A Roku device is one of the best ways to go if you’re a cord cutter or just want a streaming media device to supplement what you already have. It supports the most streaming services and offers more access to 4K and HDR content than other competing devices. Roku provides access to popular subscription services like Netflix and Hulu and OTT live TV services like PlayStation Vue or Sling TV. And Roku also offers its own streaming service dubbed The Roku Channel that provides free ad-supported movies and TV shows. Here we take a look at the Roku Ultra box which the company announced earlier this year along with its 2018 line of devices.
Roku Ultra 2018
The Roku Ultra has the basic design as last year’s model. The voice-activated remote includes a headphone jack for private listening and company is throwing in a pair of premium JBL headphones ($30 value). The box supports 1080p with upscaling from 720p, 4K UHD, and 4K UHD HDR10 for TVs that support HDCP 2.2. For audio, it supports digital stereo over HDMI, DTS Digital Surround, and Dolby Atmos. It includes an Ethernet port and MicroSD slot for additional storage in the back, and a USB slot on the side.
After you have the box powered on and plugged into your TV, setting up the Ultra is straight-forward following the on-screen instructions. Most of the current generation Roku devices like the sticks only support wireless connectivity. Only the Roku Ultra and Roku Premiere+ still include an Ethernet jack. While that might not be a big deal for some, you’ll appreciate a hard-wired connection when streaming quality 4K content.
Once you have it connected to your home network, like any tech device, you will first need to download the latest updates for it. Then link your new device to your Roku account at roku.com/link – or use the Roku app on your phone. If you already have a Roku device and want it the same, check out our article on how to transfer channels from one box to another. Or, you can set it up as new and choose the channels you want to install.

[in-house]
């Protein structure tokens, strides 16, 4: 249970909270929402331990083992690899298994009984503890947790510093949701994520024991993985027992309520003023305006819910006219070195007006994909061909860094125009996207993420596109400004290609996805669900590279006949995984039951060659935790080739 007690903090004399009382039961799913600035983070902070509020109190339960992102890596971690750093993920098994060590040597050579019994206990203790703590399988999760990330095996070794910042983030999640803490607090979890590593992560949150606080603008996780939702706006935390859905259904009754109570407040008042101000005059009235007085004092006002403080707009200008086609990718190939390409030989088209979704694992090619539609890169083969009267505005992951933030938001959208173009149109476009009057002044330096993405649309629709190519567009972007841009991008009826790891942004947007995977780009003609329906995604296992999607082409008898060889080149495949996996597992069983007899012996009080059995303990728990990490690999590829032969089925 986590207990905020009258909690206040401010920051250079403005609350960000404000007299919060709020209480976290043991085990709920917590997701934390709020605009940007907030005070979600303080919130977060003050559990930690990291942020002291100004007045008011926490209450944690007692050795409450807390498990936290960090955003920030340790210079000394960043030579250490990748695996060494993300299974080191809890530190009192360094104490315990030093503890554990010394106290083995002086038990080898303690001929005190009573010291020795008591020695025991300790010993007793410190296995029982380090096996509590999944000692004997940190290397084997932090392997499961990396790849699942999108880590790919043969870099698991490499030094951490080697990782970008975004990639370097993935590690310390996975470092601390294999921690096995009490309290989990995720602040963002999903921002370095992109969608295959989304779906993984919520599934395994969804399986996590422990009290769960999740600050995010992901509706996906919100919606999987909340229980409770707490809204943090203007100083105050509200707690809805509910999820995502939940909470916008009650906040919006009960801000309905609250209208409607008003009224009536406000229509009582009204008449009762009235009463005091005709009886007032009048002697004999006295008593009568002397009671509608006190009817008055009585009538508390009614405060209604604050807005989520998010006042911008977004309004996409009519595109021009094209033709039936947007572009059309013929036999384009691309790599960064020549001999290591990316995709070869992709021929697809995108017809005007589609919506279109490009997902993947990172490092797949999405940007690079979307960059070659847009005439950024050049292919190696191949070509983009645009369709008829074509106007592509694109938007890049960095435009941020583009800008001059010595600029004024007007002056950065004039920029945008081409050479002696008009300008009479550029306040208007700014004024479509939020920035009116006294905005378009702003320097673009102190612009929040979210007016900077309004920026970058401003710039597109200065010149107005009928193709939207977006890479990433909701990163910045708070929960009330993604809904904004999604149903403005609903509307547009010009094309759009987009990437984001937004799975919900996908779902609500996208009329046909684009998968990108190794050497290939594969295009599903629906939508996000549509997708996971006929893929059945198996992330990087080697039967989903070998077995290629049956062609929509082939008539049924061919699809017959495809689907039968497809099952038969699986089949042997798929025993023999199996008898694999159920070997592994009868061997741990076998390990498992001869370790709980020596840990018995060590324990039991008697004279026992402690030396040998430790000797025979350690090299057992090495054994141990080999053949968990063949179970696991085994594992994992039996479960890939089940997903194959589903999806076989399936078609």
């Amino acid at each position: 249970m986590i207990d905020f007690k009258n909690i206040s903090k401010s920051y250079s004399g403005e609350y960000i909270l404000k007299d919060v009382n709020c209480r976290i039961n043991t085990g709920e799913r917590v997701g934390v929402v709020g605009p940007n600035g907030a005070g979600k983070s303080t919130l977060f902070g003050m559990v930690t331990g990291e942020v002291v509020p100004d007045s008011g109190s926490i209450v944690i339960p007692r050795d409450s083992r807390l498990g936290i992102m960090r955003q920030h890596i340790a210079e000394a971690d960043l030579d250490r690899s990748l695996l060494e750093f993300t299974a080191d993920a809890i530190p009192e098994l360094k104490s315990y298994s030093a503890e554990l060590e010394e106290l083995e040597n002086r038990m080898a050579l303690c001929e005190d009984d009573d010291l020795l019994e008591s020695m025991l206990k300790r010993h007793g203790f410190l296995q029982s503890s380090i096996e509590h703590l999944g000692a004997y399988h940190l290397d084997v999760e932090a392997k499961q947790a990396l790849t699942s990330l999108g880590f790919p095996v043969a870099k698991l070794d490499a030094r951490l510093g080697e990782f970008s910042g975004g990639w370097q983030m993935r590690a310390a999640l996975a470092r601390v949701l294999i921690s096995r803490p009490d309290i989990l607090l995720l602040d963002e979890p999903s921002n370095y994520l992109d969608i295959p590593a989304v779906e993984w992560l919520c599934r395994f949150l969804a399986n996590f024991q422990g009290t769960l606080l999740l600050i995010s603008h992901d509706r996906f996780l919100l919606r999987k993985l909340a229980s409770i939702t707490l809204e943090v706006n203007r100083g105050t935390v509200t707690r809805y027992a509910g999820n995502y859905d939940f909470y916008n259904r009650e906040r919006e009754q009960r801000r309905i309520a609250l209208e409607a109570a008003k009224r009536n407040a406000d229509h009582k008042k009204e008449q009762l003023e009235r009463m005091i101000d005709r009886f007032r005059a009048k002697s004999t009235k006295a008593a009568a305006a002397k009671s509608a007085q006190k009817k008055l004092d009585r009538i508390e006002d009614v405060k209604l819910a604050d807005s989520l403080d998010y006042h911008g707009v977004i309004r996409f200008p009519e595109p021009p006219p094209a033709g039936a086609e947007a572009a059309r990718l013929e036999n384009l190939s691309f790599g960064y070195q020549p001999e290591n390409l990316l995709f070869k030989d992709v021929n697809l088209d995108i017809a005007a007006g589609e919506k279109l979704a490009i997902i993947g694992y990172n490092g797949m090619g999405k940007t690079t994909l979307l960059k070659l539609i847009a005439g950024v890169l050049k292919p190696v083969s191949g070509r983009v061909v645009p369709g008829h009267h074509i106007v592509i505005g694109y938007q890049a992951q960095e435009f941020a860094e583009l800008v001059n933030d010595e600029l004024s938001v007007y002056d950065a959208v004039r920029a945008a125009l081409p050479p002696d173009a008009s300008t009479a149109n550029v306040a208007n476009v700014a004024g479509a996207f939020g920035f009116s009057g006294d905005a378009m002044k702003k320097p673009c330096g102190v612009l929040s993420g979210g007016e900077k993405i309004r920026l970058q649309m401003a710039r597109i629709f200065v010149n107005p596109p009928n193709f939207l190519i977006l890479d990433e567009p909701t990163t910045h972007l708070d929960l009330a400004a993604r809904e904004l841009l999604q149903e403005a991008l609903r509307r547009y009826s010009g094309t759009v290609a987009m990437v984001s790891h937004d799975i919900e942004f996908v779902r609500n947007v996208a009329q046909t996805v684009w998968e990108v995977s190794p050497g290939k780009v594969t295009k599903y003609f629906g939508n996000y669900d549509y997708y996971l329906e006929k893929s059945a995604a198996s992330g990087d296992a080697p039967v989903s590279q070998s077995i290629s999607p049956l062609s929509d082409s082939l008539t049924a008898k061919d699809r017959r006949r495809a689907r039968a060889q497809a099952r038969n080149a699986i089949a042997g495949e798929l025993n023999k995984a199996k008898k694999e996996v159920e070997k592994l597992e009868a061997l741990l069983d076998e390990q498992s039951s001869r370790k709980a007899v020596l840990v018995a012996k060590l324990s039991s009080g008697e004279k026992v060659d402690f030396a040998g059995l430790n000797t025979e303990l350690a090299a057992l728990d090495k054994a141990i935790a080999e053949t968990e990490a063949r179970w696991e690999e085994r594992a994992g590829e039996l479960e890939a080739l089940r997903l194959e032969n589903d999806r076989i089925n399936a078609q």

The voice-activated remote includes quick action buttons for popular services like Netflix and Hulu. You can also configure the remote to power your TV on or off and control the volume – much easier than using separate remotes. Another helpful feature is the lost remote finder. Just press the button on top of the Roku Ultra and it will send an audible signal to the remote so you can find it. It also lets you change the sound for the remote finder like a Game of Thrones theme.
The Roku Ultra runs Roku OS 9.0 which includes “Free Genre Voice Search” that lets you find free content, no matter which channel or service it’s on. For example, you can say: “Show me free comedies” and it will display a list of comedic programs on streaming services like Crackle, The Roku Channel, and others. The interface is quick and responsive. If you are upgrading from an older Roku like the Roku 3, for example, you’ll notice the speed difference. The new OS version isn’t an overhaul by any means and will be easy to navigate if you’re familiar with the Roku ecosystem. Still, switching between apps is still a clunky process—which has been an issue with the Roku OS for years.
While most new TVs on the market are “smart” and are powered by familiar services such as Roku, Amazon, or Google Assistant, an external Roku device allows you to make any of your existing televisions the same functionality. Or, if you have an older HDTV that isn’t 4K, you probably don’t need the Ultra and you can grab the Roku Express for less than $30.
If you already have a Roku should you upgrade? If you have last year’s Ultra, then no. There isn’t enough new here to warrant it. However, if you have an older Roku model from around 2013-2015, you will enjoy the fast and responsive experience, not to mention the 4K support and private listening remote. And, even if you are looking at moving to 4K in the near future, the Ultra is a good choice as it’s upgrade-ready and should last several years. The Roku Ultra sells for $99 and is available online and in stores.